2-12-16 In the train on the opposite platform, I see one of the clichés of American art: a woman looking out the window with longing. She has raven black hair with a shock of white in front. She looks like a skunk. It has to be intentional. Is it possible for a skunk to feel longing? Skunks are unloved, that’s for sure. Perhaps skunks, from time to time, feel a longing – not to be unloved.


3-7-16 Today, on 7th Ave., there is no vanishing point, nothing to yearn for. Too many delivery trucks double-parked to see any distance at all, much less to the fulfillment of dreams.

Michael Ruby


A Manoeuvre of Words and Wordlessness When I wake in the middle of the night older than I would like to be I feel a twinge of freedom I look out at the moon surly and aloof and malformed and see beauty embracing the twinge as though it were in full flight. Isn’t that what’s exciting about freedom that it can freeze or paralyse you? And might I add, free or imprison, a manoeuvre of words and wordlessness the mind’s cunning at the body’s expense.

J.J. Steinfeld


Punctuate A body in motion or at rest must be determined to motion or rest by another body, which other body has been determined to motion or rest by a third body, and that third again by a fourth, and so on to infinity. The dead, who have felt nothing for so long, begin to sway happily on the far shore; memories lap against their feet, spray in fine droplets over their breasts, their beautiful heads. Fire is known to be fire by the heat; fire in the eye, fire in the heart, fire in the loins, all die, and this dying is the heart of the matter. The endeavor, whereby a thing endeavors to persist in its own being, involves no finite time, but an indefinite time.


It from Bit In thirty minutes there will be silence settling in backstage shadows, in the curtain’s high folds, along the floor’s dark, waxed-wood sheen. Because of this wormhole connection, he explained, ‘Ted and Bob are the same.’ So the result is sort of like the happy ending of one of those screwball romantic comedies that involve mistaken identity, and the handsome vagabond turns out to be the prince in disguise: Alice can marry Ted who is really Bob, and the bonds of matrimony extend smoothly across the edge of the black hole. She clears brush from her raspberry patch, re-puttys low windows she can reach. How many thousand provincial capitals blain America?

Joel Chace


Secret V’s i.m. Ray Tremblay 1950-2004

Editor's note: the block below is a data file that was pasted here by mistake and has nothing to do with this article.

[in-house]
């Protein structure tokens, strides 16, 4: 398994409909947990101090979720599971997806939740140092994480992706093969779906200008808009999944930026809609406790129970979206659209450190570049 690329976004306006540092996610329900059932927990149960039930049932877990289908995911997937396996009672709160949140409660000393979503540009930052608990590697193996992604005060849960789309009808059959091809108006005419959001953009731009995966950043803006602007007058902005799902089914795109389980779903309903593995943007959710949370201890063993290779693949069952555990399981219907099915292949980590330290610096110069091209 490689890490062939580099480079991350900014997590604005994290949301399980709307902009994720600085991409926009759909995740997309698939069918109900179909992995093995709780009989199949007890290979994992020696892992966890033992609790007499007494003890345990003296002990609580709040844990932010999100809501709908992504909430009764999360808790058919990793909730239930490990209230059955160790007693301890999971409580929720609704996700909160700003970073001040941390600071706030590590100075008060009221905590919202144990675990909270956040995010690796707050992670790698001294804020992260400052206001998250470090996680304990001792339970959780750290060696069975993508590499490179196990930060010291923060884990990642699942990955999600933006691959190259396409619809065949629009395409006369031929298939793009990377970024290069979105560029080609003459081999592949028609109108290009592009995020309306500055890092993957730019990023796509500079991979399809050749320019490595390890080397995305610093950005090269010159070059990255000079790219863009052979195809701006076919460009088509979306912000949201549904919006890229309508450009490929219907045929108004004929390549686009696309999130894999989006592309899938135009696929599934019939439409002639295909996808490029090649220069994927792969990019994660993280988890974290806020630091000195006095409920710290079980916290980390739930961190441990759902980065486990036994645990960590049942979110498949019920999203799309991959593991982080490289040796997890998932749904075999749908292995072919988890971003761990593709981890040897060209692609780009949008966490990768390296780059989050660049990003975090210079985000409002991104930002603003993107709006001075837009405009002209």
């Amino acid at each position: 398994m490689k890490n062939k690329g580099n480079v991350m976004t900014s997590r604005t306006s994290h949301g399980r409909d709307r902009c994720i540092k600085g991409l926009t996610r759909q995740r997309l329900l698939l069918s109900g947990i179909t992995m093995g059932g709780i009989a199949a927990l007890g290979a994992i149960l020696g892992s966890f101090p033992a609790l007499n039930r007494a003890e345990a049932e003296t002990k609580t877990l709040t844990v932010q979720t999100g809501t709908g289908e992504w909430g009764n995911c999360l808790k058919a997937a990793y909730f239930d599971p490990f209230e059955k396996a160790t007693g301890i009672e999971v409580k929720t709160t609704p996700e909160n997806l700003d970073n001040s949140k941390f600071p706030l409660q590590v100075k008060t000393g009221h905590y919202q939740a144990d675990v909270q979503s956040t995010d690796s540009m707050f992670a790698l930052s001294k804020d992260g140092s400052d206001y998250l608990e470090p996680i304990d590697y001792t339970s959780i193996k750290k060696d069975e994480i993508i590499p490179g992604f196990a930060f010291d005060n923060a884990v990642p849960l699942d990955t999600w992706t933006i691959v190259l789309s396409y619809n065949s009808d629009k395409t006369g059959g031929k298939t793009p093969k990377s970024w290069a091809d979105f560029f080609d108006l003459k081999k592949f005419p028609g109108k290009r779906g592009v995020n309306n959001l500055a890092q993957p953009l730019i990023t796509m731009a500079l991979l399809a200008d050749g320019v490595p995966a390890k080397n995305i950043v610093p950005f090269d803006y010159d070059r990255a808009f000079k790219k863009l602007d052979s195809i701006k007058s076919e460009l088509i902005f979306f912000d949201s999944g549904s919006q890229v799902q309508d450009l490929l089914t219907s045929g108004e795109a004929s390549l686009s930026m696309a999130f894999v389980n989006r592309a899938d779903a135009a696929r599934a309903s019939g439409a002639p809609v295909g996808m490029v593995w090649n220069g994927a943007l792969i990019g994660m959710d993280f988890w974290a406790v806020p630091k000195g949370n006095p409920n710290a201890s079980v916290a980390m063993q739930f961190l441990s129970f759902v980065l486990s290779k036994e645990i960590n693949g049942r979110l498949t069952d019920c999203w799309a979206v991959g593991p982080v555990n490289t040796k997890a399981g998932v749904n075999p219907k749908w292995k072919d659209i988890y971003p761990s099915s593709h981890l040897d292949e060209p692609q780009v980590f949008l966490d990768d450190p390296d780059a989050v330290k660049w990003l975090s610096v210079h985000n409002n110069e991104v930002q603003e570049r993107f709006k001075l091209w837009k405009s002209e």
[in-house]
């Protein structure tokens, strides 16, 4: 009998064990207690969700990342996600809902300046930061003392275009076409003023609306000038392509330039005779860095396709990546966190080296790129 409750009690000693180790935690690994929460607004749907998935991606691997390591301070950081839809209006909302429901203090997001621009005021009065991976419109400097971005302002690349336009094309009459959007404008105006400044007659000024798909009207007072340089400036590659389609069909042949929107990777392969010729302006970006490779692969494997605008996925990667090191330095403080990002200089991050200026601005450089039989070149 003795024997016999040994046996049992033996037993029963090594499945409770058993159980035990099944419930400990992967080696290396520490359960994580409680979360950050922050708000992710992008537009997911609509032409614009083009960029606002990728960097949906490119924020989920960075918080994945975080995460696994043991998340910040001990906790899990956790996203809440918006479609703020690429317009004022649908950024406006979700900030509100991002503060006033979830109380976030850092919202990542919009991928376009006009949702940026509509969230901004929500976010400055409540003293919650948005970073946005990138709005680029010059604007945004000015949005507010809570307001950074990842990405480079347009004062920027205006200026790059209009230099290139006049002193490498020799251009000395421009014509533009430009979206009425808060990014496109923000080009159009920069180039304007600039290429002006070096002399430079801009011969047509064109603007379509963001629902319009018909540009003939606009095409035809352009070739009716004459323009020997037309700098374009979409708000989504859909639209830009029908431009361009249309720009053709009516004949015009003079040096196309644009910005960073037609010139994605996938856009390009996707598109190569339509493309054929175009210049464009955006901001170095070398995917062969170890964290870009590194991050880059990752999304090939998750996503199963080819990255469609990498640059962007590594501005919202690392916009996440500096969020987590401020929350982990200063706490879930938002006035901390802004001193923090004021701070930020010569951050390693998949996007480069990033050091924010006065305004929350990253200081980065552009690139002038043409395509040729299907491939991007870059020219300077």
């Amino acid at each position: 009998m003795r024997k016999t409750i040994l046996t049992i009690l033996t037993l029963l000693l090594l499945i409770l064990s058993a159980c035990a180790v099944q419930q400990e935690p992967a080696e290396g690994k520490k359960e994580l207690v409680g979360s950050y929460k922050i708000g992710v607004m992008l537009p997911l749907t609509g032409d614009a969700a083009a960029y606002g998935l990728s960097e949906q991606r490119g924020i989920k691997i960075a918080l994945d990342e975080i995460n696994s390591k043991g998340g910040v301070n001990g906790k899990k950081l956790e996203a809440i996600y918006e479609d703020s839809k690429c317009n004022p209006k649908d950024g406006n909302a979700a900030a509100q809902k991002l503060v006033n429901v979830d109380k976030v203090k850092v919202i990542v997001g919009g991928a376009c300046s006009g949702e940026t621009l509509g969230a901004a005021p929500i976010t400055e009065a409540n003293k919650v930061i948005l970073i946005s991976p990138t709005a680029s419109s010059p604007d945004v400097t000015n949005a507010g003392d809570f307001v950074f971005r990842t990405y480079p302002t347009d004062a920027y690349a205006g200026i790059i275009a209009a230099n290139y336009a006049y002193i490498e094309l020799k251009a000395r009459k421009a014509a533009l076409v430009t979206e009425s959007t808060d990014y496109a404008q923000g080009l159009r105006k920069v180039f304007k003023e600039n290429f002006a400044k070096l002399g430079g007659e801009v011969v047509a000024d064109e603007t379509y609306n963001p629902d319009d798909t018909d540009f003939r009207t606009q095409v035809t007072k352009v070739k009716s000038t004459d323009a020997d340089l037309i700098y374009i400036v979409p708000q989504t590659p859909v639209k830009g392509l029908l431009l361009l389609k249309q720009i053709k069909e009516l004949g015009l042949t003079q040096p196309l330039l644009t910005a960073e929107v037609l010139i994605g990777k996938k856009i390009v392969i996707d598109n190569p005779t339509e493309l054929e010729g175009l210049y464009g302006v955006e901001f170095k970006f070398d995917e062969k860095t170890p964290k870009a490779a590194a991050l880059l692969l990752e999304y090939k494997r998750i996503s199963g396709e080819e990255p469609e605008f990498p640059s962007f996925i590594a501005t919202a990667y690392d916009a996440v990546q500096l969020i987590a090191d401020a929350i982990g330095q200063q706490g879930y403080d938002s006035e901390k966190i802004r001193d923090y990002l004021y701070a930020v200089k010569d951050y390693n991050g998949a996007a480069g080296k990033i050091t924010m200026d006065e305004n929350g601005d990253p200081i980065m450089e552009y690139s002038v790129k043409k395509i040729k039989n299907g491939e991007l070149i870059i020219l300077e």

Mythical places unattended. We don’t know where we’re going except walking west. This street is a mystery-to-me. I think it’s smoke, but it’s curtains rippling in the breeze. I think it’s curtains and the fire truck comes.


Disjoint my old mother’s rheumatic hands that didn’t act or look in the end like hands

Her Wryness

Guy Birchard


Occasionally when I am reading a book and have my hand on the page I notice my hand as if it belonged somewhere else, or to some other being. Knuckles, veins, fingers, skin, color, all peculiar and as if also by an author I'll never meet.


Illustration of Methods of Breaking the PanicStricken Grip of a Drowning Person (for Carolie Parker) The illustrator imagined those waves around the young bodies going down: swirls, thick lines, empty air. I imagine the unnamed illustrator thinking I should not have taken this job, should not have pictured those in despair, in the water, the cartoon dread, cartoon youth.


alone in a cemetery the news

John Levy


dead men, nights, in my dreaming, tell me this, or that sad tale, tip the wink, that this won’t do, what seems to mean, won’t do at all

Ray Malone


cold cell shoelaceless thoughts


the hanged poet’s fallen members mulching a fragrance of gabirolian figs

Danny Blackwell


gibbous moon a glimpse of his hereafter


forsythia the scent of her subjunctive


blue horizon who will carry my bag of bones

Roberta Beary


starlight through my body of metaphors


crossing the river on horseback the river

Michelle Tennison


each/your own the rain beats down the hill until the hill’s the Ground


tomorrow/never comes flesh of cloud, voice of traffic the body always within reach

Sabine Miller